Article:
My earliest memories of eating out, is going to the Udupi joint in our town and digging into the humble Vada Sambar. Crunchy outside, piping hot inside, dipped in a slightly spicy sambar – it has passed down the years as my go-to snack whenever I step into an Udupi restaurant for breakfast.
And speaking of Udupi restaurants, one of the reasons I traveled the Karnataka coastline was also to taste Udupi’s eponymous cuisine. And we had in Chethan, our friend and also a native of Udupi, the best guide.
Our first stop, was for lunch at the famous Woodlands hotel. We ordered a plate of puri-bhaji, rava idly, and 2 normal ‘thalis’. One thing stood out for me in the thali that arrived; even though most of the items were standard fare, the spices used never dominated the other flavors.
There was a dry ‘subzi’ made of red chana that had just the right mix of roasted coconut shavings, dried red chili and coriander. The result was a perfect amalgamation of the mildly sweet taste of coconut and the slight spiciness of chili.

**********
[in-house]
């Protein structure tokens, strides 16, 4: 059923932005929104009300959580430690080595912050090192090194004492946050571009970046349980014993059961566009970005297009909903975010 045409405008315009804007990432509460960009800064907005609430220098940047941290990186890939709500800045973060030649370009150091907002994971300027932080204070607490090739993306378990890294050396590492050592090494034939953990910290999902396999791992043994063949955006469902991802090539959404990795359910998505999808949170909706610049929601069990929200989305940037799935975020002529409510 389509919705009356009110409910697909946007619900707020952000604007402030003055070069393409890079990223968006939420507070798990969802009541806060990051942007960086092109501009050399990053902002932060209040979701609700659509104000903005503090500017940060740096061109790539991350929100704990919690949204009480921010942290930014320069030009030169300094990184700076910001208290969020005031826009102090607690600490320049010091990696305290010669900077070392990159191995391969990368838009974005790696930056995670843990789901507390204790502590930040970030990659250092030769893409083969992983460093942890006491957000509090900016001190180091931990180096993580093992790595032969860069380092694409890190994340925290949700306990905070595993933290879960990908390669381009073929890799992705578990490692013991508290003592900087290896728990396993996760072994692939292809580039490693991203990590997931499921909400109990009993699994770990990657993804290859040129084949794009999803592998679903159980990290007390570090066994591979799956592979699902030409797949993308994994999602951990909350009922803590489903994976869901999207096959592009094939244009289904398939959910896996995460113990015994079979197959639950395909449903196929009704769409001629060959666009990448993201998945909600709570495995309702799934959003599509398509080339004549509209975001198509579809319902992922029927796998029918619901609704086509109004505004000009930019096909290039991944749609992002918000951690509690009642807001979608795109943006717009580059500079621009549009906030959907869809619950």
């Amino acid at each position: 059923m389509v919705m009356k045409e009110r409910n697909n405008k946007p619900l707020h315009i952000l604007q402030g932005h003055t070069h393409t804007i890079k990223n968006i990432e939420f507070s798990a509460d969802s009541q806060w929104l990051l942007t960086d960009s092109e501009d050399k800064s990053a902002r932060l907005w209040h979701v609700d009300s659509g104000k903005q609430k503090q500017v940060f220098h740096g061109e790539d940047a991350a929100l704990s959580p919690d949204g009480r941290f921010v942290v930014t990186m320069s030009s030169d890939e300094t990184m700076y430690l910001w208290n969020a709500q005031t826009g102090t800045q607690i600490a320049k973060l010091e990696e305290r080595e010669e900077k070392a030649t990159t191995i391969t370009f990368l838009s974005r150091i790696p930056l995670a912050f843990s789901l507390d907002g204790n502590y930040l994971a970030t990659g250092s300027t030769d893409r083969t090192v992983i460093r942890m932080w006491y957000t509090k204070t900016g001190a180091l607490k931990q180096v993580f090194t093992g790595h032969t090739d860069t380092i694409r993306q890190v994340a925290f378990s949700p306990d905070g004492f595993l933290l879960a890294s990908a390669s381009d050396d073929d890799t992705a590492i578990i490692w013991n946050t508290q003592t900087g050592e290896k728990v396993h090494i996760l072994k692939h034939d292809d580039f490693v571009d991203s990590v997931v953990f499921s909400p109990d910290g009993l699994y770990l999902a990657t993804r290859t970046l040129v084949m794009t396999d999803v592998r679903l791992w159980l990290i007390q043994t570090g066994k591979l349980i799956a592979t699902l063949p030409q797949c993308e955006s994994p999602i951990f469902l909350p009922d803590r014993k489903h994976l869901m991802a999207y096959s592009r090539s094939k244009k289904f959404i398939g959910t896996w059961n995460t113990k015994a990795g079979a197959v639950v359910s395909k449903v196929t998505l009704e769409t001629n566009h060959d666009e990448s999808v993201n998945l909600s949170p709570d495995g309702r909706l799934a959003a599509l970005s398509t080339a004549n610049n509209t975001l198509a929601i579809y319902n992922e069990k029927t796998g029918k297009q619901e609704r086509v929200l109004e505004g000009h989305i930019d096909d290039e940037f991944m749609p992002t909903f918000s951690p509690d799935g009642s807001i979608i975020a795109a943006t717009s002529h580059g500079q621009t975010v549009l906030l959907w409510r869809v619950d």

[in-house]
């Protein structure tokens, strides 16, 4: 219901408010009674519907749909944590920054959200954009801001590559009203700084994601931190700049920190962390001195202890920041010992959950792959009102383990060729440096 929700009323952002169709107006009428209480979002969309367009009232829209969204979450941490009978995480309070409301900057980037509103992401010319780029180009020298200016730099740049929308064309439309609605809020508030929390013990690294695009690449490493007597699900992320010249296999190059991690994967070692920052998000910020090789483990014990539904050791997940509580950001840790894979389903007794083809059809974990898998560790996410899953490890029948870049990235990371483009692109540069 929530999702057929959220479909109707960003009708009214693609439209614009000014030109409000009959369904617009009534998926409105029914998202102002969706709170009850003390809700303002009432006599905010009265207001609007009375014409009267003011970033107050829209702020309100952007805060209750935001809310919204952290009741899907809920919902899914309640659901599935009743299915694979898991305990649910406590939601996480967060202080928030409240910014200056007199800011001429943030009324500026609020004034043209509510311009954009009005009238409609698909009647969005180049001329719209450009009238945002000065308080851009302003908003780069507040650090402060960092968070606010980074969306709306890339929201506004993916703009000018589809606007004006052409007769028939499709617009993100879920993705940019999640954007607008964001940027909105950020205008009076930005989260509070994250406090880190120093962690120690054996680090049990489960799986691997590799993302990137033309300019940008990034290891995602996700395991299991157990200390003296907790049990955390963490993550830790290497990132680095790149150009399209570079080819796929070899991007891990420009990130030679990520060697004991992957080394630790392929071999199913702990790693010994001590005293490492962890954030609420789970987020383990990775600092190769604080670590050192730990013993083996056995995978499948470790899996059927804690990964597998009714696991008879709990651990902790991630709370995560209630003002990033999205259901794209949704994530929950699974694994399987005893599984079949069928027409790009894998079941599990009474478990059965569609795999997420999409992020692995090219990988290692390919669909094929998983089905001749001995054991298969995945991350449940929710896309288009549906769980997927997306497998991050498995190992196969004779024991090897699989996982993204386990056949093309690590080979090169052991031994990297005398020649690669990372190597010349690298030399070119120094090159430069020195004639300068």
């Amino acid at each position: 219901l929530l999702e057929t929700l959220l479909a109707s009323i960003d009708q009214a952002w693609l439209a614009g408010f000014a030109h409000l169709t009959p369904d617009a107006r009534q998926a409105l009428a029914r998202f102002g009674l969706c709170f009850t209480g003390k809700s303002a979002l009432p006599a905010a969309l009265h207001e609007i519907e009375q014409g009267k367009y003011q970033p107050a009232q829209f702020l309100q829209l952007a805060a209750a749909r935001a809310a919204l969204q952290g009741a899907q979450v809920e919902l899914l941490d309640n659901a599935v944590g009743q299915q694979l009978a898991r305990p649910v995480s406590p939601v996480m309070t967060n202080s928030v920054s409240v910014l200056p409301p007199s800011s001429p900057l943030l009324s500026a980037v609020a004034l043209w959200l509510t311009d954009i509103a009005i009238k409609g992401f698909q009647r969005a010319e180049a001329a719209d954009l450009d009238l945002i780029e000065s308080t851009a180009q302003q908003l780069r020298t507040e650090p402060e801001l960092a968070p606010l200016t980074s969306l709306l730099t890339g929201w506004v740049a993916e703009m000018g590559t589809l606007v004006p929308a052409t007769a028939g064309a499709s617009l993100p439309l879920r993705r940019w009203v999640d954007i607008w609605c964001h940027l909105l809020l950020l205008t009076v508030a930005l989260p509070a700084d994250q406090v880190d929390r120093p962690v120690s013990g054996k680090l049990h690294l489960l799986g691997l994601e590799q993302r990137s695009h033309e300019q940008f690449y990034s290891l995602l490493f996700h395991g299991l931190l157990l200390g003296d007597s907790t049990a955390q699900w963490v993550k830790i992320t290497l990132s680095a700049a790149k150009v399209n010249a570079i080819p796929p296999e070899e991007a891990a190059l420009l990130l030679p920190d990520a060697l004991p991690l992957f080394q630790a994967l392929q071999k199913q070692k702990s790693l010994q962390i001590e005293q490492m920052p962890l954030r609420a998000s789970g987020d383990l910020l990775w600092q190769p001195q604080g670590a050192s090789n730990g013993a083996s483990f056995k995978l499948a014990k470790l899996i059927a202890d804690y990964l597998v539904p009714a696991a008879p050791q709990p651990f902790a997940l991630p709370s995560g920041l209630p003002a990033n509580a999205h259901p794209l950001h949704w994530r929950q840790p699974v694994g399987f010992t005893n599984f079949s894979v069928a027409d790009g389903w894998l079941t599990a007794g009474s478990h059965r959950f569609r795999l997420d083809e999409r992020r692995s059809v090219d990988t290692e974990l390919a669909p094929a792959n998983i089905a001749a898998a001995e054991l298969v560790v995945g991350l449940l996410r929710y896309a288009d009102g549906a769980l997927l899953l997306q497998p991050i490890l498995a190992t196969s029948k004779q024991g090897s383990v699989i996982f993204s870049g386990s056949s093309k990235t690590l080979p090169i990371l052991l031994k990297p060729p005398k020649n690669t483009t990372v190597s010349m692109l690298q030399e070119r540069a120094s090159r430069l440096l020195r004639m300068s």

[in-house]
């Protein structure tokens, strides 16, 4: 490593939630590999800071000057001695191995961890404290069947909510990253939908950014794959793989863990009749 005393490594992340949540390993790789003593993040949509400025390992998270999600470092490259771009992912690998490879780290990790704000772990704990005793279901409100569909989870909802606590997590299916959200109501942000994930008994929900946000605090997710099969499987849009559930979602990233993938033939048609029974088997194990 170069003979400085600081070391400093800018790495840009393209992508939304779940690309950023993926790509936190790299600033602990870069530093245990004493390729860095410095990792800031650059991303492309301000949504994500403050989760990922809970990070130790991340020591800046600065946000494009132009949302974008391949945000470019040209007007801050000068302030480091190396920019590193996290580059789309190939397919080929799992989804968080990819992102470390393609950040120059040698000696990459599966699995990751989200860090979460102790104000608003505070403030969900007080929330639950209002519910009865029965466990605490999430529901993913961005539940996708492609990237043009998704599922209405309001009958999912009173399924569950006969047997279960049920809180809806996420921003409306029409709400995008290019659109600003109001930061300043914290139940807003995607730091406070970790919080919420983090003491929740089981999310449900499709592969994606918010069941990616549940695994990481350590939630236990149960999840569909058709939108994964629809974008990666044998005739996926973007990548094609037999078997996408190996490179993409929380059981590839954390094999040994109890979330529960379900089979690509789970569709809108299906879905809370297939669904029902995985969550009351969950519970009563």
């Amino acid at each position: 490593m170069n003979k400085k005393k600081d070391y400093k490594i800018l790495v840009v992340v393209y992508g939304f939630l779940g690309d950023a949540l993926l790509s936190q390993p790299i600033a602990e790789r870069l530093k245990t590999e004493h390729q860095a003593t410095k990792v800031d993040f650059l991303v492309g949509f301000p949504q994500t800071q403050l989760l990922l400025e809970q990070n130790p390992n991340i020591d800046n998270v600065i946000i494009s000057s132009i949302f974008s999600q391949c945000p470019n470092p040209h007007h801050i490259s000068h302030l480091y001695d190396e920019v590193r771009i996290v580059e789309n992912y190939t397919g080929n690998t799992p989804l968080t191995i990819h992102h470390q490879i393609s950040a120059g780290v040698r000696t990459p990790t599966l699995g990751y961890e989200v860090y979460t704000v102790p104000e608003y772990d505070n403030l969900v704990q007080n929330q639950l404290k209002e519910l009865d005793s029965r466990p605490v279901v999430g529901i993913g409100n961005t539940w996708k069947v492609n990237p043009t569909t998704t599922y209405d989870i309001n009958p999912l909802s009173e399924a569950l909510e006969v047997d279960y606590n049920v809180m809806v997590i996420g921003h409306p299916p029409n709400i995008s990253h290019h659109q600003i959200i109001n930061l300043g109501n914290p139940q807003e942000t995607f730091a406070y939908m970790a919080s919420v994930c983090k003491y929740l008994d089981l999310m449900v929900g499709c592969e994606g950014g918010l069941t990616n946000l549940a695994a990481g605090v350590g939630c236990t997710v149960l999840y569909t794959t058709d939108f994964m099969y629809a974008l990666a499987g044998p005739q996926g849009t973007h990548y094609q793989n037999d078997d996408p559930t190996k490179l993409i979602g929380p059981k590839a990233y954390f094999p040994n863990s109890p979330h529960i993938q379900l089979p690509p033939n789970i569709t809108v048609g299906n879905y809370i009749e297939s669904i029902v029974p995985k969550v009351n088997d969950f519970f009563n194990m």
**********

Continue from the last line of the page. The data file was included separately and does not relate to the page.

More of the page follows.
The ‘Huli’ was another item that merits a mention here. It reminded me of ‘Puli’ (Malayalam for sour and for tamarind). A gravy made of a mixture of grated coconut, tamarind, jaggery, red chillies and cummin; it is a side dish that all of us visitors to Udupi hotels in any land, have tasted numerous times. It was only in Woodlands that I realized how it was supposed to taste like. Once again, the flavors – slight tanginess of tamarind and the masalas seemed to complement each other, perfectly.
We then moved on to Mitra Samaj, an institution that is one of the oldest in Udupi. Situated right on the road leading to the Krishna temple, this one has been covered by multiple travel shows and print media over the years. Touted to be the birth place of the masala dosa as well (supposedly, difficult to believe however), this restaurant is a favorite with the old-timers as well as the tourists.
Formica topped tables are wiped down quickly for the next customer and quick service times are standard here.
There was a general consensus building that maybe we were over eating. Chethan would have none of it however, and he led us right next to the next item on the agenda – cold badam milk to wash everything down.
Dessert couldn’t just be a single dish and so, we moved on to Diana’s, famous for its Gudbud icecream. The original Diana’s has moved to a more upmarket location in the town but still retains a regular flow of students from the nearby Manipal university and other regulars.